Abstract. We study how applicative bisimilarity behaves when instantiated on a call-by-value probabilistic λ-calculus, endowed with Plotkin's parallel disjunction operator. We prove that congruence and coincidence with the corresponding context relation hold for both bisimilarity and similarity, the latter known to be impossible in sequential languages.

Environmental bisimulations for probabilistic higher-order languages are studied. In contrast with applicative bisimulations, environmental bisimulations are known to be more robust and do not require sophisticated techniques such as Howe's in the proofs of congruence.As representative calculi, call-by-name and call-by-value λcalculus, and a (call-by-value) λ-calculus extended with references (i.e., a store) are considered. In each case full abstraction results are derived for probabilistic environmental similarity and bisimilarity with respect to contextual preorder and contextual equivalence, respectively. Some possible enhancements of the (bi)simulations, as 'up-to techniques', are also presented.Probabilities force a number of modifications to the definition of environmental bisimulations in non-probabilistic languages. Some of these modifications are specific to probabilities, others may be seen as general refinements of environmental bisimulations, applicable also to non-probabilistic languages. Several examples are presented, to illustrate the modifications and the differences.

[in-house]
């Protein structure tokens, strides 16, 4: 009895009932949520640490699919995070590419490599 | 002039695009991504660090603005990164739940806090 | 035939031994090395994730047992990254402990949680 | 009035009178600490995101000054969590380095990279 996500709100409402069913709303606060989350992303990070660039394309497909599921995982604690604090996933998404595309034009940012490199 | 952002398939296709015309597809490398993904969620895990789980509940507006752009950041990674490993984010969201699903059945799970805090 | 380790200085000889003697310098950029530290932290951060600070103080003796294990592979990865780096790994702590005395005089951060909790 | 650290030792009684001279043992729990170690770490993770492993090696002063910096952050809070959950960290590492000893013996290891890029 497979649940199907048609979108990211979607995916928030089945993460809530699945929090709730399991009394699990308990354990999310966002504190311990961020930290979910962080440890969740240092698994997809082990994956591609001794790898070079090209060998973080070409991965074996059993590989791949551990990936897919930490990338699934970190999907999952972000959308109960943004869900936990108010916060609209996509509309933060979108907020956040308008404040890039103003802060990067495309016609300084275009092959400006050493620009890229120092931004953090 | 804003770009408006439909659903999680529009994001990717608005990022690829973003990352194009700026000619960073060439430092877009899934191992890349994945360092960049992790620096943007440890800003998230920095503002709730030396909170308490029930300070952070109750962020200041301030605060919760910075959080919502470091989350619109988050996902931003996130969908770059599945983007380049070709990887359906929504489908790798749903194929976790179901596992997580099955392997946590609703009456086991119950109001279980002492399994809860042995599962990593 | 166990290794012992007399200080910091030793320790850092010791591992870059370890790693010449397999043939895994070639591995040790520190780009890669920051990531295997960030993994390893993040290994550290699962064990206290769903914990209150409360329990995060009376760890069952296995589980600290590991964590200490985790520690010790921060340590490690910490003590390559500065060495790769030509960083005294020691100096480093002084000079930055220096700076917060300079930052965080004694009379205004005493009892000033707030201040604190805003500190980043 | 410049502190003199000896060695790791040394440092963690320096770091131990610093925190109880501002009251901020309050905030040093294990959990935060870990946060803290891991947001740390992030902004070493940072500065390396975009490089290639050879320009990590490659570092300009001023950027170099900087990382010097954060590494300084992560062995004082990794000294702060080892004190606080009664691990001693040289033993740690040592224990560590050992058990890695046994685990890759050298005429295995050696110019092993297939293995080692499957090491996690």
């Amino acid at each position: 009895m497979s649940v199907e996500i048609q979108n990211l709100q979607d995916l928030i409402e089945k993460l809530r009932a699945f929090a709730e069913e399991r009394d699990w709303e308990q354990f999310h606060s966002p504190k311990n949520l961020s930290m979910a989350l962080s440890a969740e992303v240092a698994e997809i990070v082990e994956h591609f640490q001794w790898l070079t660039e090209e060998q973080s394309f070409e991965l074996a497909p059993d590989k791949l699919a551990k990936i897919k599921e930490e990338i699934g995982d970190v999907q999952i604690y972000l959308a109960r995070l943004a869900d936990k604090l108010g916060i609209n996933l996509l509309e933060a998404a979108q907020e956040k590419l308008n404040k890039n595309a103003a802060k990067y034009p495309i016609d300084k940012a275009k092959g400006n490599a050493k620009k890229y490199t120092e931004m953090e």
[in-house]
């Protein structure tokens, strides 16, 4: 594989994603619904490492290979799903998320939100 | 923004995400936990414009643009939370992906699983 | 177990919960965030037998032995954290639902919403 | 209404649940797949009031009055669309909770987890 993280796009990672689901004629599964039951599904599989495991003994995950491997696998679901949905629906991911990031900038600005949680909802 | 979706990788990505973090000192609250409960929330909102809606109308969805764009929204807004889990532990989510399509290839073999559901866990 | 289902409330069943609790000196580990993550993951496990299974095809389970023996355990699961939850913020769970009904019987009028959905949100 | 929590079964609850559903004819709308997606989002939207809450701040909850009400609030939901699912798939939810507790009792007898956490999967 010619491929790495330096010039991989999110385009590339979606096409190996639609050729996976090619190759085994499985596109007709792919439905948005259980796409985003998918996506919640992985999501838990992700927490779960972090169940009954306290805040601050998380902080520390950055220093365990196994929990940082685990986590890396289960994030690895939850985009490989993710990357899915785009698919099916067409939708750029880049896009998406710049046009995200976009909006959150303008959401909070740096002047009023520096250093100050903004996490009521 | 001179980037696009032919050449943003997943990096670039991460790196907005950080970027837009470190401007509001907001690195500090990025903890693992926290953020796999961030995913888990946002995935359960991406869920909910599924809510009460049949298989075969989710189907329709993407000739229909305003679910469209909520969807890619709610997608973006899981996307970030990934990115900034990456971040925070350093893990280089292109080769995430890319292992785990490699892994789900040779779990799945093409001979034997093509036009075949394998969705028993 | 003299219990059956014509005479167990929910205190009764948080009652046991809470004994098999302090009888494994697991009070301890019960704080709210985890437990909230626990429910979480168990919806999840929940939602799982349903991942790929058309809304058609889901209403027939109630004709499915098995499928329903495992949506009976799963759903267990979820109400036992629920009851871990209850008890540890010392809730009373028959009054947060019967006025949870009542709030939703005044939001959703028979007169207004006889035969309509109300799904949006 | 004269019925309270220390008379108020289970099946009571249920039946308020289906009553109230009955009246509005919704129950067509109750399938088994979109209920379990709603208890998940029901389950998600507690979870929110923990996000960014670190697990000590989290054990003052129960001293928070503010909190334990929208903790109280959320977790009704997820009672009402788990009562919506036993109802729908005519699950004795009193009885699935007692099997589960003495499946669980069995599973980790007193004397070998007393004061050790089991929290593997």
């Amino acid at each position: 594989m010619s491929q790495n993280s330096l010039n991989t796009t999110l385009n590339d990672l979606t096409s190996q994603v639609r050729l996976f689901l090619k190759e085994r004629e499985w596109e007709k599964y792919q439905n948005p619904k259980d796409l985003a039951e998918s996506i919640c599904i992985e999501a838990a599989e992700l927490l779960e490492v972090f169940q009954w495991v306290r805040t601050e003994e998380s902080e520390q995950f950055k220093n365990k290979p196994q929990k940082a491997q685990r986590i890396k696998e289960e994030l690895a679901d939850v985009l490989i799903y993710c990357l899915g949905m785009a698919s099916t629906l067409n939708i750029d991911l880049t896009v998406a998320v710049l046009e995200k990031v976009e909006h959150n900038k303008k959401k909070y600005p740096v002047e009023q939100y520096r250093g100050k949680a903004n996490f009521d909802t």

This paper studies the discriminating power offered by higherorder concurrent languages, and contrasts this power with those offered by higher-order sequential languages (à la λ-calculus) and by first-order concurrent languages (à la CCS). The concurrent higherorder languages that we focus on are Higher-Order π-calculus (HOπ), which supports higher-order communication, and an extension of HOπ with passivation, a simple higher-order construct that allows one to obtain location-dependent process behaviours.The comparison is carried out by providing embeddings of firstorder processes into the various languages, and then examining the resulting contextual equivalences induced on such processes. As first-order processes we consider both ordinary Labeled Transition Systems (LTSs) and Reactive Probabilistic Labeled Transition Systems (RPLTSs).The hierarchy of discriminating powers so obtained for RPLTSs is finer than that for LTSs. For instance, in the LTS case, the additional discriminating power offered by passivation in concurrency is captured, in sequential languages, by the difference between the call-by-name and call-by-value evaluation strategies of an extended typed λ-calculus.

Allegories were introduced by Freyd and Scedrov; they form a fragment of Tarski's calculus of relations. We show that their equational theory is decidable by characterising it in terms of a specific class of graph homomorphisms. We actually do so for an extension of allegories which we prove to be conservative: allegories with top. This makes it possible to exploit a correspondence between terms and K 4-free graphs, for which isomorphisms were known to be finitely axiomatisable.